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I believe the talk around this forum is that cheerios are not gluten free enough for people with celiac at this time. I don't know if anything has changed on that and when their lawyer calls me I'll quickly delete this. haha

Could be we generally say get off of dairy for a few months when going gluten free. The part of the intestines that produce the enzymes, and help break down dairy are associated with the tips of the villi, which are the most damaged if not gone in celiacs. THIS is why most of us end up with a lactose intolerance early on. And most can introduce it later after healing. As to her symptoms with it there was a bunch of research about dairy permeated the gut and causing neurological issues in a autism study I was looking at years ago. And there have been other studies about damaged intestines and how the hormones in milk can easier effect ones body. Personally I also have a huge grudge against dairy on a personal level as it is not natural to suck on a cows tits and drink the stuff, nor your dogs, nor a rabbits......I mean come on even Human Breast milk you would find odd to drink as an adult right? Back in the past dairy was a great way to get calories and fats when there was famine, etc around I mean it is meant to make a calf grow into a 500+lb cow. But on a genetic and hormonal level it is not really for human consumption and now days the whole corporate BS propaganda push and dairy farms shove that oh its healthy stuff down your throat. There are plenty of dairy free options for everything feel free to message me if you need help finding anything I have been dairy free for over a decade.

The full celiac panel checks TTG IGA and IGG, DGP IGA and IGG, IGA, EMA as Jmg stated above. Your test included TTG IGA and IGA. If your IGA was low, a low on TTG IGA would be inconclusive. But your IGA is fine. A high on any one test is a positive for celiac and should lead to an endoscopy for confirmation. So I'd get tested for TTG IGG, DGP IGA and IGG and EMA since there are symptoms. Warning I'm not a doc.

I did a gluten challenge for my endoscopy and requested a second blood test after my follow up with the consultant. I never did see those results but my GP said no celiac was indicated: Which left me gluten free for life, that wasn't an option after the challenge, but with a less satisfactory diagnosis, one by omission rather than the definitive 'you're celiac' one I was expecting. Yes! I have been 'properly' glutened on a couple of occasions but on several more I've detected a change or a reaction based on what could only have been trace amounts. NCGS is as yet poorly understood but patients tend to have more neuro symptoms than digestive. That's definitely been my experience, although it was only after going gluten free that I realised quite how many digestive symptoms I had just been living with as 'normal'. Close friends and family get the full explanation. 'I have an auto immune disease similar to 'coeliac etc.' If they stay awake long enough I'll tell them about the less than perfect testing process I went through or the Columbia Med research and the possibility of a blood test soon. They can see the difference between me on gluten and off it so they understand its not all in my head* If I'm ordering food in a restauarant or asking questions about food prep etc I will often just self declare as coeliac - people are aware of that and understand those requests are medical rather than fad diet based. I don't have any problem doing this, I'm not going to claim that and then cheat on dessert for instance and to be honest I expect once the research is complete the two conditions may wind up alongside others as different faces of the same coin. In the meantime I safeguard my health and avoid getting into a detailed conversation about genuine gluten sensitivity versus faux hipster posturing! *apart from the bits which are in my head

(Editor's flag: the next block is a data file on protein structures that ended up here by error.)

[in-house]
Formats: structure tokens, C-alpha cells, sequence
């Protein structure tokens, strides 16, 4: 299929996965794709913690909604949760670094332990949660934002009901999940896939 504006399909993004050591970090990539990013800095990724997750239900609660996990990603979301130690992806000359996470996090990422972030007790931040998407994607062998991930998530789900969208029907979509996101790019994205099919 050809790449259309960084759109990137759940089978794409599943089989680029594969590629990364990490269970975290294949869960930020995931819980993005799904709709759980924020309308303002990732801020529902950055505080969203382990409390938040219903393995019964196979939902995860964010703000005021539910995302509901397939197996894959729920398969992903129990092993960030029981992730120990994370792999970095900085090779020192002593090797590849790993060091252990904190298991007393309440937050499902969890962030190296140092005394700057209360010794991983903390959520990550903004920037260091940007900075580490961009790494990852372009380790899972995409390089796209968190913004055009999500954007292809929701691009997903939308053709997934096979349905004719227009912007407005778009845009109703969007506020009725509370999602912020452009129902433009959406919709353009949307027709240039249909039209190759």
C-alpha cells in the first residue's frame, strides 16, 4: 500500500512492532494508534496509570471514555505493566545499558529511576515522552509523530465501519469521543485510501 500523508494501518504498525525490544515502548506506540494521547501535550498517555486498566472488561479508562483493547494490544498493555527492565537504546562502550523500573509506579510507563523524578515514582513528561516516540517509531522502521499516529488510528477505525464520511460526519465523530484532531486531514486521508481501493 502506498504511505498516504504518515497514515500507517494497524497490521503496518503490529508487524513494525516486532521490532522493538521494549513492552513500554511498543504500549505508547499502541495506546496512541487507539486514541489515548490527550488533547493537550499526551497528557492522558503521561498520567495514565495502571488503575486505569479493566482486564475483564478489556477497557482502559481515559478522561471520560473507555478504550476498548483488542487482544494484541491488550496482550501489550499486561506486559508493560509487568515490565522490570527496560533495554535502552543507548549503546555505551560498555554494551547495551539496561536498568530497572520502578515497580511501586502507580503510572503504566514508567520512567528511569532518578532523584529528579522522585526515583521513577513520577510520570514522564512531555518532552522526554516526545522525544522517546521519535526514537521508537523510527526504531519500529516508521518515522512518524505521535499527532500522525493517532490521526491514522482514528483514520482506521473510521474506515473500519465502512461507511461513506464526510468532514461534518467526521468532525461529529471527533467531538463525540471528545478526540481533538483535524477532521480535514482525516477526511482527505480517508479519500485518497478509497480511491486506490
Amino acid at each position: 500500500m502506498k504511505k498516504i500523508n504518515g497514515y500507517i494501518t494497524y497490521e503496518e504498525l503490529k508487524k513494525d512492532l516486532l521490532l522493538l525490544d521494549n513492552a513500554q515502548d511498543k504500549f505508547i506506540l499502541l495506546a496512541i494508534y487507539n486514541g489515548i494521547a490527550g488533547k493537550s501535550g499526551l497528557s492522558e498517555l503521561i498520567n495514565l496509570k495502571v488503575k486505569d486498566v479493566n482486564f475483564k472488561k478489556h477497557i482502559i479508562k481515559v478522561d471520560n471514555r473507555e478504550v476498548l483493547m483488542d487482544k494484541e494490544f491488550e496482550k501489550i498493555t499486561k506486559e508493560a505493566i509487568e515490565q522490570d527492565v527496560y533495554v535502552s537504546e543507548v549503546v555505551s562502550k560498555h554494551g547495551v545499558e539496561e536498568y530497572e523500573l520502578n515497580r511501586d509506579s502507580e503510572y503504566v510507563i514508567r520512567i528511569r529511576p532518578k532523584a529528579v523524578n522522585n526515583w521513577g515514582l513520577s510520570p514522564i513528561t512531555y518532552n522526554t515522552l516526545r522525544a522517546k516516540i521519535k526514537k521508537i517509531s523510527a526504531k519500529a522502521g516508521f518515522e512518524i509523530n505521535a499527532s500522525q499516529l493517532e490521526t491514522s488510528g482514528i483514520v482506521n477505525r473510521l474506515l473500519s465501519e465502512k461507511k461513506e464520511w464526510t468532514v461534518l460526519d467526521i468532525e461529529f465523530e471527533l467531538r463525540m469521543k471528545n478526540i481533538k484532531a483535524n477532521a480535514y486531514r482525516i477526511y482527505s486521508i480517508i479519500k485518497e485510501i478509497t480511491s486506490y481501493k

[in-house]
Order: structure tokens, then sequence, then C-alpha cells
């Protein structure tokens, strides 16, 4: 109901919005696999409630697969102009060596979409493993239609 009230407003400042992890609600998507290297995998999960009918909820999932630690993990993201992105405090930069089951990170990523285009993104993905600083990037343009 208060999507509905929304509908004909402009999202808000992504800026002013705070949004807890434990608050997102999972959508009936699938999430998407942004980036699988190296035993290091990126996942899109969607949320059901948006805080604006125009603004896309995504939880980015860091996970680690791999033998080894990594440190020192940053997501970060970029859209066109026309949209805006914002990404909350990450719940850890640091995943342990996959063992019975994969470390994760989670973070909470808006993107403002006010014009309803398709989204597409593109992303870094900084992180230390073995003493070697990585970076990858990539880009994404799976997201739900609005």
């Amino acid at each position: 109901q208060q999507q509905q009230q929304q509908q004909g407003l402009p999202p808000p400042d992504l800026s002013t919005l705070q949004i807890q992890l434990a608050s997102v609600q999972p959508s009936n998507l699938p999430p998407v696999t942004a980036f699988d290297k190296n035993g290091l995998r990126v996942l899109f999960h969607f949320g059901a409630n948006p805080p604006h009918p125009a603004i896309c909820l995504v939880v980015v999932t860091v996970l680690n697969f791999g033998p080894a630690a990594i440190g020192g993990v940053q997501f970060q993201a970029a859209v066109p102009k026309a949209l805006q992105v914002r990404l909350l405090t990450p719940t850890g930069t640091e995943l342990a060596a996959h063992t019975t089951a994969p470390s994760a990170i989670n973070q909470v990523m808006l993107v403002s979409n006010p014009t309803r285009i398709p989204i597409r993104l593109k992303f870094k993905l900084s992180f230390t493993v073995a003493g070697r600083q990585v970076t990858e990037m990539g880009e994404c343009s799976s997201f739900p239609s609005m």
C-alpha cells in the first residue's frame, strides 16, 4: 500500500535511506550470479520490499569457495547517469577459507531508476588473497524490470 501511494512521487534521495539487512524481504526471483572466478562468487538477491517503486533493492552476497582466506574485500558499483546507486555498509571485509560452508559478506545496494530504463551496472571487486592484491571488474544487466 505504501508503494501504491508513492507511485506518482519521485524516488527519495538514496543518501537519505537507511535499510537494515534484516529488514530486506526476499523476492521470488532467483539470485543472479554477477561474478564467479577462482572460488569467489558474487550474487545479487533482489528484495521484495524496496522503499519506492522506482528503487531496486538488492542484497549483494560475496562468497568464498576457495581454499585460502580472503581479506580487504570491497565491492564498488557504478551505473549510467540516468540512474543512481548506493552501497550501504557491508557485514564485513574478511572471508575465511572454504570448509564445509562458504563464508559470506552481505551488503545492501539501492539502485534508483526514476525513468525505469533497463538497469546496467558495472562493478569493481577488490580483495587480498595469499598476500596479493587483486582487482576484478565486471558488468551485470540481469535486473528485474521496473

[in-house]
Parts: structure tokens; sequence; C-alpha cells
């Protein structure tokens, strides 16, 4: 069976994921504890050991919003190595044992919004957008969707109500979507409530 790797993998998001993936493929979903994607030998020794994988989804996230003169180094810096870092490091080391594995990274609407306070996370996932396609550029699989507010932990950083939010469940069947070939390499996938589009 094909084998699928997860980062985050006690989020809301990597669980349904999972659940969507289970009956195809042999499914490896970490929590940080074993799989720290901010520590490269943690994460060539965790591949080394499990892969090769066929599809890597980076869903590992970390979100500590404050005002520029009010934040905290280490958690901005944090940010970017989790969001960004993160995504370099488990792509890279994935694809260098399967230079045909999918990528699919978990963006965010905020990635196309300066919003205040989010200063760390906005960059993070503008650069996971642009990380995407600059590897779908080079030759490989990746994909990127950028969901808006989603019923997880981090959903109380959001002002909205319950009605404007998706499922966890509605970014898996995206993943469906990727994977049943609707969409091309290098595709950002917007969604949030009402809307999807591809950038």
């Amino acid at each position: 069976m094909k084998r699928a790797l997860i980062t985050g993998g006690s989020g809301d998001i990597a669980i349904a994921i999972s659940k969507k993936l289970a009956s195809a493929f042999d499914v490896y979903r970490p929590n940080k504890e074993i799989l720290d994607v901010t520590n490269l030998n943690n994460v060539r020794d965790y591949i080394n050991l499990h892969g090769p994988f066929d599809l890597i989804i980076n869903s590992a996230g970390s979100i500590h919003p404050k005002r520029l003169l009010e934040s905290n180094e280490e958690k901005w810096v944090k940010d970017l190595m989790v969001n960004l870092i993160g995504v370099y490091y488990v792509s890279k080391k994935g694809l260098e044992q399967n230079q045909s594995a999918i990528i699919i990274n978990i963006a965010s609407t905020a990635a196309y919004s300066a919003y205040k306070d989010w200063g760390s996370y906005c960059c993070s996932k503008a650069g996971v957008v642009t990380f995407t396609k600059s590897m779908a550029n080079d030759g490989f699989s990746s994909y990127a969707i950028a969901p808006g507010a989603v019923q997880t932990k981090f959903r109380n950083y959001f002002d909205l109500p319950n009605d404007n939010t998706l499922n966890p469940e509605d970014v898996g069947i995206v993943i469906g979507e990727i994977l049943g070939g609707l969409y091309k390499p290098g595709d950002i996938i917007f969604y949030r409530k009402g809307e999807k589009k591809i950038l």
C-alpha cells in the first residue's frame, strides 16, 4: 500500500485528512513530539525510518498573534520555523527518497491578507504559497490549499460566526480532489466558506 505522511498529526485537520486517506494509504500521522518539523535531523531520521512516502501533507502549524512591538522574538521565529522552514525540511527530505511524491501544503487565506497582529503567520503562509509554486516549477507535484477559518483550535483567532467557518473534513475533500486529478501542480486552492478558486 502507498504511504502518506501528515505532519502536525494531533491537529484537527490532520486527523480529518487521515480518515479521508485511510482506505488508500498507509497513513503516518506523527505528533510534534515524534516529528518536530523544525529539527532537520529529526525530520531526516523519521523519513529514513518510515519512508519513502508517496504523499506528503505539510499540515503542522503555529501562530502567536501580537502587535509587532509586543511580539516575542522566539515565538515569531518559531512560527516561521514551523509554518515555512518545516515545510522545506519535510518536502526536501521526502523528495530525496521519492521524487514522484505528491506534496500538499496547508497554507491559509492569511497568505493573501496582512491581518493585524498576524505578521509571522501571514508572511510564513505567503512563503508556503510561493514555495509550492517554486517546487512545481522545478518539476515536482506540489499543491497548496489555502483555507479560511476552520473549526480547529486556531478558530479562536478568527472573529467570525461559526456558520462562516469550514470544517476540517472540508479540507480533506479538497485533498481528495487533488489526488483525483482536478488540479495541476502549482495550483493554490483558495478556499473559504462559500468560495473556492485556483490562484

I originally had it on my face and scalp. (22 years ago) First biopsy with dermatologist came back as folliculitis. Then when I had a new outbreak on my upper back, she was able to remove a nice clean blister and we got the diagnosis of DH. She started me on Dapsone (100mg/day) and gluten free diet. Now I take 25-50 mg/day. My understanding at the time was that DH was the skin version of Celiac. Did a lot of research on my own. I met Dr. Peter Green at a Gluten free Vendors Fair and he said that a diagnosis of DH IS a diagnosis of Celiac, even if no other symptoms. So I stay gluten-free